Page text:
Dear Paul…

Dear Paul…

Tucked into the back half of the New Testament is a one-chapter letter written by the apostle Paul. The letter is only 25 verses, and it is curiously unconcerned with presenting theological or doctrinal concepts, church instruction/correction, or a treatise on any specific issue.

This letter was, in fact, written to one person: a Christian brother named Philemon.

Philemon was a faithful Christian man, and a member of the Lord’s Church. In fact, the local church met in his house (Phm. 1:2). He is likely a husband and father, in the process of raising and providing for his own family (Phm. 1:2). He was a man of “love” and “faith,” who lived out these qualities in front of “all the saints,” refreshing them as a result (Phm. 1:5-7).

Paul is counting on these qualities as he sends this letter to Philemon. The “twist” of this story is that Paul has sent this letter to Philemon by way of a man named Onesimus (vs. 12), and Onesimus is Philemon’s returning runaway slave (cue the dramatic music). Paul is hoping that Philemon will forgive Onesimus and accept him back as a brother (vs. 16).

In “twist #2” of this story, Onesimus and Paul had crossed paths at some point (evidently, in prison), and Paul had converted him to Christ. Onesimus had gone from being “useless” to being “useful” (Interestingly, Onesimus’s name actually meant “profitable or useful”).  So Paul is appealing to Philemon’s “goodness” (vs. 14) to “receive him [Onesimus] as you would receive me” (vs. 17).

Paul then subtly (but importantly) slips in this little piece of information: “…prepare a guest room for me, for I am hoping that through your prayers I will be graciously given to you” (vs. 22). In other words, “Whatever you decide to do about this, I’ll be seeing you soon.”

So, after reading this letter again, I have a question for us:

How do you think Philemon REACTED and RESPONDED to Paul?

Try to picture Philemon as he saw Onesimus “pulling into the driveway” for the first time since he ran away…

What did Philemon think when he saw Onesimus? What did he say to Onesimus? How would he feel towards this man who had wronged and robbed him of so much? What would he do about this situation? In this culture, a runaway slave was deserving of death, and all of these men – Paul, Philemon, and Onesimus – would have known this.

As the facts of this situation unfold, we could truthfully say that it would have been a very revealing thing to observe the reaction and behavior of this so-called loving, faithful Christian man when his runaway slave returned home.

But how do you think his countenance and attitude might have changed as he read this letter from Paul? The information in this letter may be even more unexpected than Onesimus’s return!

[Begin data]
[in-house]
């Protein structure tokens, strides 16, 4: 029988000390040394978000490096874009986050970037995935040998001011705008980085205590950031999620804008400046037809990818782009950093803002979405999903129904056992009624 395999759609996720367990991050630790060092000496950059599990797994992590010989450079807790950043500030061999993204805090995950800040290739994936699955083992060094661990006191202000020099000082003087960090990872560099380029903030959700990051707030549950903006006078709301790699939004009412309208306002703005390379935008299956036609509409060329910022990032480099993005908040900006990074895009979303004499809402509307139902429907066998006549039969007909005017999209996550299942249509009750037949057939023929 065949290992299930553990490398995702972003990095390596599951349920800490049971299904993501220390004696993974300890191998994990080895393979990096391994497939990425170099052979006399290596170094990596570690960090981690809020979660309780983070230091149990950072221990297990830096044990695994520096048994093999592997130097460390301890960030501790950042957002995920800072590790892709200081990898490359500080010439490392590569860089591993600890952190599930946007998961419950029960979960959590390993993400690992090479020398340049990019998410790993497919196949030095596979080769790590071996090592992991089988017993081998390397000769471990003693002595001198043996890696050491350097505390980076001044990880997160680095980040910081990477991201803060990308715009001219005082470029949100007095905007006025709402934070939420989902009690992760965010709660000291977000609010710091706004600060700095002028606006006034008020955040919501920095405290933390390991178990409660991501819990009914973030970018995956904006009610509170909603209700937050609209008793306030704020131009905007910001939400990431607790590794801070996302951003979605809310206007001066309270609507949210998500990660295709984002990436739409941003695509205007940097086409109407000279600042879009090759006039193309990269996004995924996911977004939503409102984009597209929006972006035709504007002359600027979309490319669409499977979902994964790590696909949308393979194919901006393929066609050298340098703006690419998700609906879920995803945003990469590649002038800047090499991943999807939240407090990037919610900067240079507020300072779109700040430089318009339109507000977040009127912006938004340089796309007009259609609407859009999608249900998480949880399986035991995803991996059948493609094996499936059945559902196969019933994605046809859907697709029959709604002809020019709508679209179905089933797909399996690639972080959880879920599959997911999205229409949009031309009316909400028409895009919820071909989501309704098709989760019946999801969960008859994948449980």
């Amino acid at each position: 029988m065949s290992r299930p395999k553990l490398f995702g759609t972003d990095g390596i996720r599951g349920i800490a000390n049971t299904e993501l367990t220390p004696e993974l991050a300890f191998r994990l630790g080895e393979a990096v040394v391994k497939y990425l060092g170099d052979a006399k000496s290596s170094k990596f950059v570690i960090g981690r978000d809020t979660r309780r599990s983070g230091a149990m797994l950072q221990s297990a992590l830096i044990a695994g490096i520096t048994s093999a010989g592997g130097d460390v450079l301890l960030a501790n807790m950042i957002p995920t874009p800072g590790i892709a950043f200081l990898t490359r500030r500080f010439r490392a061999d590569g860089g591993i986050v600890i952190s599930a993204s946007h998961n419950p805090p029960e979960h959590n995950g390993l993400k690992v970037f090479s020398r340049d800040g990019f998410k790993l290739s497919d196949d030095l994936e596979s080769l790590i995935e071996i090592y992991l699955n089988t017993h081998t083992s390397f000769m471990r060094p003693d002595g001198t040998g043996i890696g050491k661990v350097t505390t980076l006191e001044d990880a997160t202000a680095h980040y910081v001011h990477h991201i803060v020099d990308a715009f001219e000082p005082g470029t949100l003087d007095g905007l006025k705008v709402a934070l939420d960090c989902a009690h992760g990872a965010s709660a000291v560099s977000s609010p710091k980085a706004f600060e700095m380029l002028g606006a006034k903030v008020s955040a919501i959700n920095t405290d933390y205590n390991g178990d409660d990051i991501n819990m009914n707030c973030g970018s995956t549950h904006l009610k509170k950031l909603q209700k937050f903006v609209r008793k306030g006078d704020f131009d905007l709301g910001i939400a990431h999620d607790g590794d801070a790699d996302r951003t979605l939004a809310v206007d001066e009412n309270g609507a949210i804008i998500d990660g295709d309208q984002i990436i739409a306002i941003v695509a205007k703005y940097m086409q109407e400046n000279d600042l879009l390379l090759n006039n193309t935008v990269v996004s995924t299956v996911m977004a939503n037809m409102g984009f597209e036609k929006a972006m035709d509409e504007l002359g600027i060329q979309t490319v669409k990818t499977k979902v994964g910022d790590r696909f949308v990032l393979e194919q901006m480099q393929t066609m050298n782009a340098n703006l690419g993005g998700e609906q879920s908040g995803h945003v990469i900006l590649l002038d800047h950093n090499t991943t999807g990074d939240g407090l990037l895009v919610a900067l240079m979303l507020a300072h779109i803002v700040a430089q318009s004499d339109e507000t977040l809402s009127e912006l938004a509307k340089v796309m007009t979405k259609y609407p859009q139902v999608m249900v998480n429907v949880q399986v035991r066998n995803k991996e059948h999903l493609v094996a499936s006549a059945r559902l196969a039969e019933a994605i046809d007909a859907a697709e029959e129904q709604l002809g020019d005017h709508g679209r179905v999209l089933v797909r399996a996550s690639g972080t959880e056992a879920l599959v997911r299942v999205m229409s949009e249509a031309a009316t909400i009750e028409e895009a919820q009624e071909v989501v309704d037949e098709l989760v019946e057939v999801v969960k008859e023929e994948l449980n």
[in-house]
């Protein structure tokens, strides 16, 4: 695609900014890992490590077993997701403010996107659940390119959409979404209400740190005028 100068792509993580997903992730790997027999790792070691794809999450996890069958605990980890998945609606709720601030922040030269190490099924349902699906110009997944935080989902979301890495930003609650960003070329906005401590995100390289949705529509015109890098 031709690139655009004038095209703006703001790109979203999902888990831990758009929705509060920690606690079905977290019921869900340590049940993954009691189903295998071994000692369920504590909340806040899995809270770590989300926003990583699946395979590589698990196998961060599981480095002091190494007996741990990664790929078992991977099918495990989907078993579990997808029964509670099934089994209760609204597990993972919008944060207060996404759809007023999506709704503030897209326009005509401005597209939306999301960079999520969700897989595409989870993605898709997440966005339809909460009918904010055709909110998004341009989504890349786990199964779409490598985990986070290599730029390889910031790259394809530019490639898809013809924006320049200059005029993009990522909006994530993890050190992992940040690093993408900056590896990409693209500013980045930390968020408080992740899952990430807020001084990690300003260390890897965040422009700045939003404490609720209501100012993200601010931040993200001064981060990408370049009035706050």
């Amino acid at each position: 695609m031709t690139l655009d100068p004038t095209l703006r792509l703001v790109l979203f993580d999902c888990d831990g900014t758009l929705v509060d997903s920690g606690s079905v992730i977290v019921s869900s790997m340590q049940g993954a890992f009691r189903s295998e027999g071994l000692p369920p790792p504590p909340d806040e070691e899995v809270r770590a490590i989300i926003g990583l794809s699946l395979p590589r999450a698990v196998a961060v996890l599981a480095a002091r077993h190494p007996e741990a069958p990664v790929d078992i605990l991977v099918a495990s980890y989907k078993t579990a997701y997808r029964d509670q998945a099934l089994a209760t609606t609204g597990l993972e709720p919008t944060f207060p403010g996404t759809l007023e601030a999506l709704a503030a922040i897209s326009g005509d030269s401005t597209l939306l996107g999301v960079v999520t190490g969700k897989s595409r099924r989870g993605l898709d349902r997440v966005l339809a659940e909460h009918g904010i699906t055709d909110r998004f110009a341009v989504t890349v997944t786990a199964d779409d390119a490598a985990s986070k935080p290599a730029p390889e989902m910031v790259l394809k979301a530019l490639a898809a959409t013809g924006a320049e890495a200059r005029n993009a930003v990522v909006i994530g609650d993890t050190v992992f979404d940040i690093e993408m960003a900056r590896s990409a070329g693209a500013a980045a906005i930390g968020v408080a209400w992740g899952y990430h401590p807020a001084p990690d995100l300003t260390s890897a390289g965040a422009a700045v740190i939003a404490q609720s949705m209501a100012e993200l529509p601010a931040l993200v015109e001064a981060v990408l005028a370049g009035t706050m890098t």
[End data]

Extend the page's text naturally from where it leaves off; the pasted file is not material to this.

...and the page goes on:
As an experiment in human behavior, let’s speculate as to what Philemon could have thought, felt, said, and done in this situation:


“Well, well, well, look who it is… I can’t believe the nerve of this guy, coming back home after running away! Doesn’t he know what I can do to him? Does he have a death wish? Doesn’t he realize that he belongs to me, and that he has cost me a lot of money! I have every legal right to prosecute and punish this man to the fullest extent of the law, and since this situation has absolutely nothing to do with my faith, I think I’m going to make an example of this kid. After all, I can’t have anyone thinking that I’ve gone soft.”


“I can’t believe the nerve of this guy, writing me this letter! I have every right to be angry with Onesimus, and this has nothing to do with Paul, God, or the Church! This is business, not personal. In fact, how dare he use our friendship and faith in this manipulative way! This is MY decision, and I can’t believe he is trying to ‘guilt’ me into something like this! I’m the one who has been wronged, not him! And he wants me to prepare a GUEST ROOM for him??? Well, that’s not going to happen. Paul has crossed the line. I’m done with this relationship.”

Can you picture any of this? Would it be a possible scenario to see Philemon tearing up this letter and throwing it into the wind? Would it be reasonable to think that Paul may have indeed crossed the line in their friendship, and that this could spell certain doom for Philemon’s relationship with Onesimus AND with Paul? Is it possible that this could even drive Philemon away from the Church, and from God? Stranger things have happened among Christians, and still do!

A more important question might be…

What would WE do in this situation if WE were in Philemon’s position?

Let me rephrase…

What have we already done in these situations?

That’s right, you and I have already BEEN Philemon, which is probably why the Holy Spirit saw fit to include this letter in the New Testament. We have all been wronged, robbed, betrayed, and sinned against, and we have all subsequently come face to face with the choice to either forgive the people who DID those things to us, or to “prosecute and punish” them as we see fit.

So, what did we do? Did we allow our pride to tell us to “separate our faith from the situation” and give those people “what they deserve,” or did we live out what God has done for us and forgive them, from our heart?

Here are the stakes: there will be eternal punishment for all of us who “do not forgive [our] brother from [our] heart” (Mt. 18:35). I don’t want that. Do you?

May we all determine to not only accept and forgive the “Onesimus” in our lives, but to humbly listen to the loving voices of our “Paul,” who might actually be the voice of someone who has considerably more authority.